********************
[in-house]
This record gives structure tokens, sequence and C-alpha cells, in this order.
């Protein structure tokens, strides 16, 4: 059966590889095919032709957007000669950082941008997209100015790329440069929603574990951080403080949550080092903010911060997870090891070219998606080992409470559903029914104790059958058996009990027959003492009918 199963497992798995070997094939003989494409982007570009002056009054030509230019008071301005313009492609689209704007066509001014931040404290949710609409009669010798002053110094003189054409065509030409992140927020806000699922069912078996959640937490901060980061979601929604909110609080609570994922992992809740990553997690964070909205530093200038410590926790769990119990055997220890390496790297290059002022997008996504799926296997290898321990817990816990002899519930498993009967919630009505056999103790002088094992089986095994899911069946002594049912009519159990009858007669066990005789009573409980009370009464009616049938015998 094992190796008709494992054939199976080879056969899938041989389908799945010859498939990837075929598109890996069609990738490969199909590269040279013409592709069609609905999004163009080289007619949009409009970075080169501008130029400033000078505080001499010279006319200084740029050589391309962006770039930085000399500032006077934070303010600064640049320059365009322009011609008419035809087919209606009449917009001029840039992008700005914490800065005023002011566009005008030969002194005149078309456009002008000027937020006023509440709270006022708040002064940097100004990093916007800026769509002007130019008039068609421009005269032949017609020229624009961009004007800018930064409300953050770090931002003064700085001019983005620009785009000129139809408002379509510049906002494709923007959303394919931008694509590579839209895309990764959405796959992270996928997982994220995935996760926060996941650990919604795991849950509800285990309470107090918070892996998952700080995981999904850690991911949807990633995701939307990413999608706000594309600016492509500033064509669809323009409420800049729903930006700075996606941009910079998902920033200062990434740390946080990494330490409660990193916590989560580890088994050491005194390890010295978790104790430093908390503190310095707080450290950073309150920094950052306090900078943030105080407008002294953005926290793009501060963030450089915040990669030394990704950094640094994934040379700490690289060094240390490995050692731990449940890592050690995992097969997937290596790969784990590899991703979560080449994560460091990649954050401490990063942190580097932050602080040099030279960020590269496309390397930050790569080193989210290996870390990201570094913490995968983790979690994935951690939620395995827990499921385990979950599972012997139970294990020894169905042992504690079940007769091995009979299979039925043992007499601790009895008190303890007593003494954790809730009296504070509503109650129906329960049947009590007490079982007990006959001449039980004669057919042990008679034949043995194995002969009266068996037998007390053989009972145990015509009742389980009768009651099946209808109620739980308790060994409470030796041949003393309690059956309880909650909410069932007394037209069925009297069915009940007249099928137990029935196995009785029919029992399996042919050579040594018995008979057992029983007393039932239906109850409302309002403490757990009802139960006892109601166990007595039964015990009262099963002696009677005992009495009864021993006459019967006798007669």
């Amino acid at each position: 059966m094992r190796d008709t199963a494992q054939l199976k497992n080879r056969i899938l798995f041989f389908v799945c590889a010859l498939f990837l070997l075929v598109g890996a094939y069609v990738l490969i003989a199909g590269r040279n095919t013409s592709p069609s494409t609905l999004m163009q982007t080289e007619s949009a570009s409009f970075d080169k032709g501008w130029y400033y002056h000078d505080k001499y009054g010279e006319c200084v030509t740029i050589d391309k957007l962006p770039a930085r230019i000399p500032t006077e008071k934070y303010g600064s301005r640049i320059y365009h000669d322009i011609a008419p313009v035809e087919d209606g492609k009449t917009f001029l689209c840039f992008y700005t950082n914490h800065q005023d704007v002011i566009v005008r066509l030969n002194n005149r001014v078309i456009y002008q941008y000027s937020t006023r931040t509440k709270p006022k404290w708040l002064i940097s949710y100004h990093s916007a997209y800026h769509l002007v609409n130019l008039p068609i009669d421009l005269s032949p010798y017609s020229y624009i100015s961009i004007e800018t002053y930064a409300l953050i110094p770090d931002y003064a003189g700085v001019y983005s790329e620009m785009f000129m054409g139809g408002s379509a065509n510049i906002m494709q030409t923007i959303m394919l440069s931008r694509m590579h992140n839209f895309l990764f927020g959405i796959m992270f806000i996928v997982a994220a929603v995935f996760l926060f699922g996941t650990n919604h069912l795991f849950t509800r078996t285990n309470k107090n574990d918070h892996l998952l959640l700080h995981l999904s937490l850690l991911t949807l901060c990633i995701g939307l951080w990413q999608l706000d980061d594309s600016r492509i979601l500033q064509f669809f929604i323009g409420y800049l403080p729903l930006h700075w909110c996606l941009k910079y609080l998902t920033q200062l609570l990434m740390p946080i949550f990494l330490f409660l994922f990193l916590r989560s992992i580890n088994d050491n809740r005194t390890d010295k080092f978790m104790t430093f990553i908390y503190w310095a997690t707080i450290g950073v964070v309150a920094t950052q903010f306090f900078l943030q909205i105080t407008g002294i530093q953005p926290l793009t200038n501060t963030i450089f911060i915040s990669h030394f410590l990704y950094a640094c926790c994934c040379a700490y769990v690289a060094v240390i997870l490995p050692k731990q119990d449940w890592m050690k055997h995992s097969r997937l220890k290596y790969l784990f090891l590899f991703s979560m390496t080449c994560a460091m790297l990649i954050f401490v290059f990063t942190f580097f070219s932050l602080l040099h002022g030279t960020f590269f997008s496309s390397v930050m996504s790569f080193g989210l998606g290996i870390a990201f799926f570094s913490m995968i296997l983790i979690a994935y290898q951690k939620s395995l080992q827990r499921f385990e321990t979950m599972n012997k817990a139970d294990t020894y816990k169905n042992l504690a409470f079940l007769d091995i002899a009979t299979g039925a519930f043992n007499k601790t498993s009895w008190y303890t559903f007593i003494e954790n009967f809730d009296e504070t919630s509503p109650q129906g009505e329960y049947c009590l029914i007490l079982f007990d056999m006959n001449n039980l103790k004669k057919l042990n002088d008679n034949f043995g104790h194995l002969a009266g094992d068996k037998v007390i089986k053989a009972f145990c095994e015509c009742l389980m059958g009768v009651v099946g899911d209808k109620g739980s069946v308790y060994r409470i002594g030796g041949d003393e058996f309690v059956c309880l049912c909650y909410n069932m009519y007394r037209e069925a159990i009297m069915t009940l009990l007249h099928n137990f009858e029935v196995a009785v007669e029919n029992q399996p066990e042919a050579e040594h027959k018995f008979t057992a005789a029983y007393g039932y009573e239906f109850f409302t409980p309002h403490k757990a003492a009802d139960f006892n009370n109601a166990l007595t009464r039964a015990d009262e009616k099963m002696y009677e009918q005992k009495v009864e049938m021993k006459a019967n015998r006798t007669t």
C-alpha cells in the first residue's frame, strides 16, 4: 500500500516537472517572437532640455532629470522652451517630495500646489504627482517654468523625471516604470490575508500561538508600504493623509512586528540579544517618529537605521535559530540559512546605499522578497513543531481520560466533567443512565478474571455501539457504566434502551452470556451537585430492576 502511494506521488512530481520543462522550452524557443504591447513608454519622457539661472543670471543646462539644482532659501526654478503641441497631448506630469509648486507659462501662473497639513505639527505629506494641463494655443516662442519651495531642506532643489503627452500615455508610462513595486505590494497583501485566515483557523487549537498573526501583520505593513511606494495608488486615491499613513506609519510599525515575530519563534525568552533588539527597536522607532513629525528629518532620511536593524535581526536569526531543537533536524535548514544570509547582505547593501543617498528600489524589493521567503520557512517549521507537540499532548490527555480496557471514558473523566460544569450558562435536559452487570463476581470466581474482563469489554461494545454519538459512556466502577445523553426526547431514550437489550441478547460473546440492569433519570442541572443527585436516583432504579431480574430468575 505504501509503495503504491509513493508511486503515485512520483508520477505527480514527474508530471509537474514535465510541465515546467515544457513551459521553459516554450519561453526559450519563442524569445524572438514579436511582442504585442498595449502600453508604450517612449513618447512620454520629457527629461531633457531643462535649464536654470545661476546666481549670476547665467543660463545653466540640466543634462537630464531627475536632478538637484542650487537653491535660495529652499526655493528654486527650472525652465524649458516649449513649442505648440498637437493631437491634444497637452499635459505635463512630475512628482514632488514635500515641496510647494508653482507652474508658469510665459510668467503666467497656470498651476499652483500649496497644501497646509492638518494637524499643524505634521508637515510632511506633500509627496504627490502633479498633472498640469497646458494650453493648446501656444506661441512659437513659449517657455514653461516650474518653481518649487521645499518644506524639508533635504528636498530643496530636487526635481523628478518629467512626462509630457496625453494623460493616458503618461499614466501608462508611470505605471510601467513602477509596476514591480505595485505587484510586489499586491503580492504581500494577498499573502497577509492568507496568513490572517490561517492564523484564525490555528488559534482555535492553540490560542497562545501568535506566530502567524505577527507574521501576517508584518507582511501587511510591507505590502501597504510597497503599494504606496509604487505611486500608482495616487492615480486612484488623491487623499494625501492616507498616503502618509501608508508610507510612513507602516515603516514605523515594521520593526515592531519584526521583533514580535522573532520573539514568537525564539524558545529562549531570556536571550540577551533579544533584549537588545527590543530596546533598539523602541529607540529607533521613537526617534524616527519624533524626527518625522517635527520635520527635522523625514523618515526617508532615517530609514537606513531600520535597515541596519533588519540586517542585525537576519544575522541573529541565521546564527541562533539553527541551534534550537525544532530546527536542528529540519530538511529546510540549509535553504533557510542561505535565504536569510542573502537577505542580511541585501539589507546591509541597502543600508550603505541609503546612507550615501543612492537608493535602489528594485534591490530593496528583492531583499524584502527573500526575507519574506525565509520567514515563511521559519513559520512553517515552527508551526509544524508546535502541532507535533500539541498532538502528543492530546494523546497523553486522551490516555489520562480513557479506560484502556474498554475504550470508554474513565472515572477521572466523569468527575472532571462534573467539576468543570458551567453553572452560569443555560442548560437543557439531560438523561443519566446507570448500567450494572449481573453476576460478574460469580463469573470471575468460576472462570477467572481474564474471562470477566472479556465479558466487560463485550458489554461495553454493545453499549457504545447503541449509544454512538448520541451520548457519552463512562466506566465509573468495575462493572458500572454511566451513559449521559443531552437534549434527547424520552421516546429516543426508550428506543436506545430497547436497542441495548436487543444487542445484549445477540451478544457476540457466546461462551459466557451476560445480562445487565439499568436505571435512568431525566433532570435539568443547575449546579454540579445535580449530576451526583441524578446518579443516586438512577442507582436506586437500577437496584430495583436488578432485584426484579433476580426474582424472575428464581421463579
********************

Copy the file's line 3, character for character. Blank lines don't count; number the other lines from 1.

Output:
């Protein structure tokens, strides 16, 4: 059966590889095919032709957007000669950082941008997209100015790329440069929603574990951080403080949550080092903010911060997870090891070219998606080992409470559903029914104790059958058996009990027959003492009918 199963497992798995070997094939003989494409982007570009002056009054030509230019008071301005313009492609689209704007066509001014931040404290949710609409009669010798002053110094003189054409065509030409992140927020806000699922069912078996959640937490901060980061979601929604909110609080609570994922992992809740990553997690964070909205530093200038410590926790769990119990055997220890390496790297290059002022997008996504799926296997290898321990817990816990002899519930498993009967919630009505056999103790002088094992089986095994899911069946002594049912009519159990009858007669066990005789009573409980009370009464009616049938015998 094992190796008709494992054939199976080879056969899938041989389908799945010859498939990837075929598109890996069609990738490969199909590269040279013409592709069609609905999004163009080289007619949009409009970075080169501008130029400033000078505080001499010279006319200084740029050589391309962006770039930085000399500032006077934070303010600064640049320059365009322009011609008419035809087919209606009449917009001029840039992008700005914490800065005023002011566009005008030969002194005149078309456009002008000027937020006023509440709270006022708040002064940097100004990093916007800026769509002007130019008039068609421009005269032949017609020229624009961009004007800018930064409300953050770090931002003064700085001019983005620009785009000129139809408002379509510049906002494709923007959303394919931008694509590579839209895309990764959405796959992270996928997982994220995935996760926060996941650990919604795991849950509800285990309470107090918070892996998952700080995981999904850690991911949807990633995701939307990413999608706000594309600016492509500033064509669809323009409420800049729903930006700075996606941009910079998902920033200062990434740390946080990494330490409660990193916590989560580890088994050491005194390890010295978790104790430093908390503190310095707080450290950073309150920094950052306090900078943030105080407008002294953005926290793009501060963030450089915040990669030394990704950094640094994934040379700490690289060094240390490995050692731990449940890592050690995992097969997937290596790969784990590899991703979560080449994560460091990649954050401490990063942190580097932050602080040099030279960020590269496309390397930050790569080193989210290996870390990201570094913490995968983790979690994935951690939620395995827990499921385990979950599972012997139970294990020894169905042992504690079940007769091995009979299979039925043992007499601790009895008190303890007593003494954790809730009296504070509503109650129906329960049947009590007490079982007990006959001449039980004669057919042990008679034949043995194995002969009266068996037998007390053989009972145990015509009742389980009768009651099946209808109620739980308790060994409470030796041949003393309690059956309880909650909410069932007394037209069925009297069915009940007249099928137990029935196995009785029919029992399996042919050579040594018995008979057992029983007393039932239906109850409302309002403490757990009802139960006892109601166990007595039964015990009262099963002696009677005992009495009864021993006459019967006798007669």